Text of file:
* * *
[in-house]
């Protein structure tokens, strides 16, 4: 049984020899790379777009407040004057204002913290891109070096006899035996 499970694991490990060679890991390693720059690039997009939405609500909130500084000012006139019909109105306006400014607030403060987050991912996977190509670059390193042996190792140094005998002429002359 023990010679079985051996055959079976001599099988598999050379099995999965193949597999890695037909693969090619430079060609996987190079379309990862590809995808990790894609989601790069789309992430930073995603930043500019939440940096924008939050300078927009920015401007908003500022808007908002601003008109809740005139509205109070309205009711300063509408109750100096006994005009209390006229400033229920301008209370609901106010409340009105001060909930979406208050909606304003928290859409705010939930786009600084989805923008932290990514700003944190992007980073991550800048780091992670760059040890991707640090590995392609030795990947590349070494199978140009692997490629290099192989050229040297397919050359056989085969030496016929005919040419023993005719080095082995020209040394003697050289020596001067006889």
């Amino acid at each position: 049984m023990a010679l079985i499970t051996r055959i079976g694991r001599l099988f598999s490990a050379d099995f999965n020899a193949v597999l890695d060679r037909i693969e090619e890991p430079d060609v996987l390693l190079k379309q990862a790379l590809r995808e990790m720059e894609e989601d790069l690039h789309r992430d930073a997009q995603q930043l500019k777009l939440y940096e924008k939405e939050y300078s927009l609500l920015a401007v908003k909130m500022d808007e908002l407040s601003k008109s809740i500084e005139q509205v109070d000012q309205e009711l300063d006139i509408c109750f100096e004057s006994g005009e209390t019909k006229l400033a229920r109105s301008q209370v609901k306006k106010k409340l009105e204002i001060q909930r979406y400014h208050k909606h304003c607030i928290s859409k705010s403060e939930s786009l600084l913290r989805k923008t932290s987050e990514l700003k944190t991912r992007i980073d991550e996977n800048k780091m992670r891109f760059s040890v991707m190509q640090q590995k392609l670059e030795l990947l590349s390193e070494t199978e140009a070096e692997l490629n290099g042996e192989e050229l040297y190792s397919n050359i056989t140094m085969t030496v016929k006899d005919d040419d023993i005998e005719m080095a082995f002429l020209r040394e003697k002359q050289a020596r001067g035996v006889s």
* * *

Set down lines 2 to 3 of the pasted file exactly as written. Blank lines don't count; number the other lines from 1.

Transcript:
């Protein structure tokens, strides 16, 4: 049984020899790379777009407040004057204002913290891109070096006899035996 499970694991490990060679890991390693720059690039997009939405609500909130500084000012006139019909109105306006400014607030403060987050991912996977190509670059390193042996190792140094005998002429002359 023990010679079985051996055959079976001599099988598999050379099995999965193949597999890695037909693969090619430079060609996987190079379309990862590809995808990790894609989601790069789309992430930073995603930043500019939440940096924008939050300078927009920015401007908003500022808007908002601003008109809740005139509205109070309205009711300063509408109750100096006994005009209390006229400033229920301008209370609901106010409340009105001060909930979406208050909606304003928290859409705010939930786009600084989805923008932290990514700003944190992007980073991550800048780091992670760059040890991707640090590995392609030795990947590349070494199978140009692997490629290099192989050229040297397919050359056989085969030496016929005919040419023993005719080095082995020209040394003697050289020596001067006889």
């Amino acid at each position: 049984m023990a010679l079985i499970t051996r055959i079976g694991r001599l099988f598999s490990a050379d099995f999965n020899a193949v597999l890695d060679r037909i693969e090619e890991p430079d060609v996987l390693l190079k379309q990862a790379l590809r995808e990790m720059e894609e989601d790069l690039h789309r992430d930073a997009q995603q930043l500019k777009l939440y940096e924008k939405e939050y300078s927009l609500l920015a401007v908003k909130m500022d808007e908002l407040s601003k008109s809740i500084e005139q509205v109070d000012q309205e009711l300063d006139i509408c109750f100096e004057s006994g005009e209390t019909k006229l400033a229920r109105s301008q209370v609901k306006k106010k409340l009105e204002i001060q909930r979406y400014h208050k909606h304003c607030i928290s859409k705010s403060e939930s786009l600084l913290r989805k923008t932290s987050e990514l700003k944190t991912r992007i980073d991550e996977n800048k780091m992670r891109f760059s040890v991707m190509q640090q590995k392609l670059e030795l990947l590349s390193e070494t199978e140009a070096e692997l490629n290099g042996e192989e050229l040297y190792s397919n050359i056989t140094m085969t030496v016929k006899d005919d040419d023993i005998e005719m080095a082995f002429l020209r040394e003697k002359q050289a020596r001067g035996v006889s």